Six profound causes of losing tender bids
For most contractors, the only time to look into building up the quality of their tender bids is after one fails to win a needed contract. For some strange reason, an air of gloom often seems to work as the catalyst for an upgrade.
Failing to win is most likely due to one or more of six profound causes regardless of any feedback you received on how you scored against competitors. Most obvious is that the bid document was poorly designed, poorly illustrated and it poorly responded to the RFT. The time to impress with clear professionalism was missed.
The second cause for loss is when the bid showed a poor grasp of competitors’ strengths and weaknesses. This stems from lack of information that could be put right with up-to-date research.
Third is where the losing bid lacked a strong and compelling strategic competitive edge. This lack caused a blocked path that could have been opened up with careful planning and a cunning strategy process.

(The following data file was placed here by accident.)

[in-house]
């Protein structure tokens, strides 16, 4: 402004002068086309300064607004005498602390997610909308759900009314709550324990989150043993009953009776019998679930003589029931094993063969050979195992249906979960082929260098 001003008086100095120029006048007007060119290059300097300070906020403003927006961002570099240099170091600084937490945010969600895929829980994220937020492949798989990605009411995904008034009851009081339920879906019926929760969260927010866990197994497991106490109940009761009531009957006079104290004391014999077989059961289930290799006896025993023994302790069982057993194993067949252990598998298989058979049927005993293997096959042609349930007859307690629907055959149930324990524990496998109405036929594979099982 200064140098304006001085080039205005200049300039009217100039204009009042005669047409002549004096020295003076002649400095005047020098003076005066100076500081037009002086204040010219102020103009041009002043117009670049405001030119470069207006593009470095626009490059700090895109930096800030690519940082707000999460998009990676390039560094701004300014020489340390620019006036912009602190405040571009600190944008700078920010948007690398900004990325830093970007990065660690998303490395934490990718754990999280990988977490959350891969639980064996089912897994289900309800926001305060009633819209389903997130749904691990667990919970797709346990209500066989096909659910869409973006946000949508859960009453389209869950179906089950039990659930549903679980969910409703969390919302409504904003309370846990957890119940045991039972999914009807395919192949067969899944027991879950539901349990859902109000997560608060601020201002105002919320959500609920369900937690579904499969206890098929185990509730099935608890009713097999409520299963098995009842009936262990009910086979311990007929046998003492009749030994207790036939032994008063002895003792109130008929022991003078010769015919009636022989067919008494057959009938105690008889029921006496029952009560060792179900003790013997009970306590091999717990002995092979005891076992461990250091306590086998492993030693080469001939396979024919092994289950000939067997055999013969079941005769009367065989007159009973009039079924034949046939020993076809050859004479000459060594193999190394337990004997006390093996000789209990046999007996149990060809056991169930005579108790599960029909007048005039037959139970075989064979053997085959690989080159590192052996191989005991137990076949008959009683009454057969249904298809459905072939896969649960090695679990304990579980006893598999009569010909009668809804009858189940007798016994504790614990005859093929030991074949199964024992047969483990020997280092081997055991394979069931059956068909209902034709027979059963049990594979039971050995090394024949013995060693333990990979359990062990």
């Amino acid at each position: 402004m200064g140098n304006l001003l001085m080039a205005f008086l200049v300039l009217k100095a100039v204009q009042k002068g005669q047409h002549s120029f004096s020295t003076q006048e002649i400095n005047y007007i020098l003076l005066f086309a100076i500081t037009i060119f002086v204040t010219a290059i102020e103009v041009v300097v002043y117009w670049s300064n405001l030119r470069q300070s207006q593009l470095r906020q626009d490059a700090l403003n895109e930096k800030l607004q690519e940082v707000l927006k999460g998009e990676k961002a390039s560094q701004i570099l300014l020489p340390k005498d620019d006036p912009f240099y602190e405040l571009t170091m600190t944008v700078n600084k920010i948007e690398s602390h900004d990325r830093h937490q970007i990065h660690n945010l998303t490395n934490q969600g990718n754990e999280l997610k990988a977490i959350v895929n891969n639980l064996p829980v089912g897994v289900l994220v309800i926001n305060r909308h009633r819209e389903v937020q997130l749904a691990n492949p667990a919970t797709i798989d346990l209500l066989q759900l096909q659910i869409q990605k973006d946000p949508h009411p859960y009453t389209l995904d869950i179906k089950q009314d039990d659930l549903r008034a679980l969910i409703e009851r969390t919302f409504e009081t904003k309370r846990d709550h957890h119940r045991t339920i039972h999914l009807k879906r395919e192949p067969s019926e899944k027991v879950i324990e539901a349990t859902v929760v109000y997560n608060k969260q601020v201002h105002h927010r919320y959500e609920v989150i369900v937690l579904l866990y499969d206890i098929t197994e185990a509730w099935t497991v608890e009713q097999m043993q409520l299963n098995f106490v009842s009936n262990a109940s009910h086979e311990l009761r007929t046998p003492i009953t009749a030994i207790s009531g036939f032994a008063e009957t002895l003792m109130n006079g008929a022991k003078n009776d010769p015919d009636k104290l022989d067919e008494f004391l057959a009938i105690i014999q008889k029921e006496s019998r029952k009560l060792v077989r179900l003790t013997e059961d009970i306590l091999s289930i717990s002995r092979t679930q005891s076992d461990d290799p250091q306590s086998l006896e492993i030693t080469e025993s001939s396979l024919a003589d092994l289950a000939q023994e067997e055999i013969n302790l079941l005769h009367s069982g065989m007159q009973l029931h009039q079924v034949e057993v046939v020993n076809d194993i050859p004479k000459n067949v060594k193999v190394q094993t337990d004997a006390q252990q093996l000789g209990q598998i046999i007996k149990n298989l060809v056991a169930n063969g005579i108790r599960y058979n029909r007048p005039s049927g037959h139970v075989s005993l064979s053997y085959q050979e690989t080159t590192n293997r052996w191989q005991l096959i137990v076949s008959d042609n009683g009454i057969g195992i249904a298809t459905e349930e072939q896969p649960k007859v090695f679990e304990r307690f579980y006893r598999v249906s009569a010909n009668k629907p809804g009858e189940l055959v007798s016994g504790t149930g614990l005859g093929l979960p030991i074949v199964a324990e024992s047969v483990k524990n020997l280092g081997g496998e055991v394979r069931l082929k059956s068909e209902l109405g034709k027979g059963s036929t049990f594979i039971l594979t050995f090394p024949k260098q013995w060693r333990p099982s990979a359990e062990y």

Fourth occurs when the losing bid turns out to have been well over-priced. This shows that the critical process “preparing for market” was weak due to the path being blocked by lack of information about what the customer most values. Only the costs that this customer will see as value for money should be reflected in the pricing.
Facing cut-price competitors
The fifth cause for loss occurs when you have faced cut-price competitors and failed to explain that their flawed service would be both risky and costly. Many bids are lost to weak suppliers because the buyer was not made aware of the dangers.
Finally the must-win tender bid can be lost by not taking care to work out the thinking of the different bid evaluators for that contract, especially considering their biases and past experiences. Lack of information and planning in this regard meant you would have failed to impress each evaluator in all the issues that they were likely to be on the lookout for.
Bottom line: The daunting task of improving tender bid success is really nothing more than working through six issues. Whether or not to wait for another loss before stepping up is surely an easy choice.